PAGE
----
The U.S. Department of Justice recently filed a brief asking the U.S. Supreme Court to let stand its Second Circuit loss in a lawsuit against American Express Co. over the company's merchant anti-steering rules, leaving antitrust practitioners searching for an explanation of the government's motives.
Documents sought by the Federal Trade Commission on Boehringer Ingelheim’s 2008 patent dispute settlement with Barr Pharmaceuticals over the drug Aggrenox should remain hidden from the agency because they reflect legal analysis by the company's general counsel, Boehringer told the D.C. Circuit Monday.
O’Melveny & Myers LLP has added competition and antitrust expert Philip Monaghan to its ranks in Hong Kong following his stint as the legal head of the territory’s competition and antitrust watchdog.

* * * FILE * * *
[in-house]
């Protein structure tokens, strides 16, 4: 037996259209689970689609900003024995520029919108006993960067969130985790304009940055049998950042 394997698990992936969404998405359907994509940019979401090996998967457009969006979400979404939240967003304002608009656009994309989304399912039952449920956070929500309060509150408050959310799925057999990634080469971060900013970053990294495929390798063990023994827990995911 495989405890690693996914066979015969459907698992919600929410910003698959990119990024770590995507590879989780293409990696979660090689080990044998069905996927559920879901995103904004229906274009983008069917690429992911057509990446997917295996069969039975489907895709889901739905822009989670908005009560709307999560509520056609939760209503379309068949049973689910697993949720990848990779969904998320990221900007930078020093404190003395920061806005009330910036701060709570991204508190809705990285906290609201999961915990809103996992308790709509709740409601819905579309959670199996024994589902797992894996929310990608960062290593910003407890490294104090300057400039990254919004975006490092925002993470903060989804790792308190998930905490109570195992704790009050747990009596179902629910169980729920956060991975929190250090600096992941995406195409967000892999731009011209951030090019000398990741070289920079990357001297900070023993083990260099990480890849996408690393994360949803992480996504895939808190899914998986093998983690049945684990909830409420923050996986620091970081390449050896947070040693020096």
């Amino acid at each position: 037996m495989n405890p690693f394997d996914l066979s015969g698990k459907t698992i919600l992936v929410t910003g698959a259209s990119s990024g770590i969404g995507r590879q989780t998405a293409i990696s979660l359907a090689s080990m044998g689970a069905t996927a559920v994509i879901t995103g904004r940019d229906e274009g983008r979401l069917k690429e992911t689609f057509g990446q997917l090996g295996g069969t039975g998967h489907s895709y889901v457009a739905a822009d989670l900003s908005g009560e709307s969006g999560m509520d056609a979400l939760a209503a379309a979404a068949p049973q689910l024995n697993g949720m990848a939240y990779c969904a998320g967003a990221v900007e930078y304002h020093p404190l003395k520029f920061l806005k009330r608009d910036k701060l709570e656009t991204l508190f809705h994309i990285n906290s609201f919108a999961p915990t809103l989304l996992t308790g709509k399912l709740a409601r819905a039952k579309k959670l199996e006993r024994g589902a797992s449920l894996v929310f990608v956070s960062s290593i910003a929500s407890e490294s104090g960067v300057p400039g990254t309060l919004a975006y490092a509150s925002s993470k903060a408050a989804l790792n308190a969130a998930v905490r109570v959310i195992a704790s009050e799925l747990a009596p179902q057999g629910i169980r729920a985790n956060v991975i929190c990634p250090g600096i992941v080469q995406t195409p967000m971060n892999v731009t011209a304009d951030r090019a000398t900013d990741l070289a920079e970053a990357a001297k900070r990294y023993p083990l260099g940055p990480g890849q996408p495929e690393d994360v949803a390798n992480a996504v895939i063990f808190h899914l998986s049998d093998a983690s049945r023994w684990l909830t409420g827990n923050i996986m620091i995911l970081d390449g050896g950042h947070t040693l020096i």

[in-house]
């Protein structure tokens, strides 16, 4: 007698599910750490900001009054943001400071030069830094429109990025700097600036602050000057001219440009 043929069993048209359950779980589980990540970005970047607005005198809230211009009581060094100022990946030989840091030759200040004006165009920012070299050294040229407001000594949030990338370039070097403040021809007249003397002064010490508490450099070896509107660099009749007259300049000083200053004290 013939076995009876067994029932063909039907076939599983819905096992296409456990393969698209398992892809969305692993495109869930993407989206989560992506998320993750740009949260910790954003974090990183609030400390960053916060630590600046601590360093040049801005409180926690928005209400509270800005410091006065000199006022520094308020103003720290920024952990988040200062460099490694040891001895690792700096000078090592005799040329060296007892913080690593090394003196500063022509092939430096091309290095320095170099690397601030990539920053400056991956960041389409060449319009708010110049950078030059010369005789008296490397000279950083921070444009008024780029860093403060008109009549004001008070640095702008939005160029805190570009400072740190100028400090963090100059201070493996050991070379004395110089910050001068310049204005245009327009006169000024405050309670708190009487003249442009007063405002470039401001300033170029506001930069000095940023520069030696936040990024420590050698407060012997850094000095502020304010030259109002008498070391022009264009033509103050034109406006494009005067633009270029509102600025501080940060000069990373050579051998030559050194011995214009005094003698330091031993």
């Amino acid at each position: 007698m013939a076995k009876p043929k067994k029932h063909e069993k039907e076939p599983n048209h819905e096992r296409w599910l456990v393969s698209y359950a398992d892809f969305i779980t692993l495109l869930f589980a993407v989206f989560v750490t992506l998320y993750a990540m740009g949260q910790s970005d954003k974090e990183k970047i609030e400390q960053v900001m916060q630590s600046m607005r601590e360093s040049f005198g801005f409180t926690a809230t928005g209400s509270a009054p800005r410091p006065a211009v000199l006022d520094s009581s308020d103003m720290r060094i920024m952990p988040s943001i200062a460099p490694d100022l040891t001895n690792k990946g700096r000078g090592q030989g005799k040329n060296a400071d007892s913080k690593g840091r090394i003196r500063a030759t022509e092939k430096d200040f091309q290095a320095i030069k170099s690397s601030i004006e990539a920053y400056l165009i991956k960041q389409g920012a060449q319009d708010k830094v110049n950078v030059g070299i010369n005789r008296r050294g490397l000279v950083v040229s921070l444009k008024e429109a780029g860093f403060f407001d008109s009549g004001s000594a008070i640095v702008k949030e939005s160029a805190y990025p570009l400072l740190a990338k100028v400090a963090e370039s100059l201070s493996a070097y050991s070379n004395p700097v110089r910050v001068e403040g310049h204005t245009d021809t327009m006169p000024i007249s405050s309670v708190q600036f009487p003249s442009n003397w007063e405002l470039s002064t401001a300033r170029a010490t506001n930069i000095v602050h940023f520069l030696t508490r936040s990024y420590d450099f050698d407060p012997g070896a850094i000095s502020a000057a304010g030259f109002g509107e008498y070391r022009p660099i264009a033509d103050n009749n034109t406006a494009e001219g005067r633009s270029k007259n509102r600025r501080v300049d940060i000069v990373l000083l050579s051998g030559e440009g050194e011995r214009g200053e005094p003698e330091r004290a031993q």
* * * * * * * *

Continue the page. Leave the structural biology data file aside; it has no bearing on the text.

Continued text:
Senate Minority Lead Chuck Schumer on Tuesday called on President Donald Trump to hold up any Chinese mergers or acquisitions of American companies to leverage Beijing into applying greater pressure on North Korea to curb its nuclear ambitions.
The European Union’s antitrust watchdog has given itself more time to scrutinize Bayer AG’s $66 billion takeover of rival Monsanto after the companies offered concessions to alleviate concerns that the transaction would stifle competition.
State professional boards could see their immunity to antitrust suits restored should lawmakers act on a recently introduced bill that would encourage the boards to do away with overly burdensome professional licensing requirements.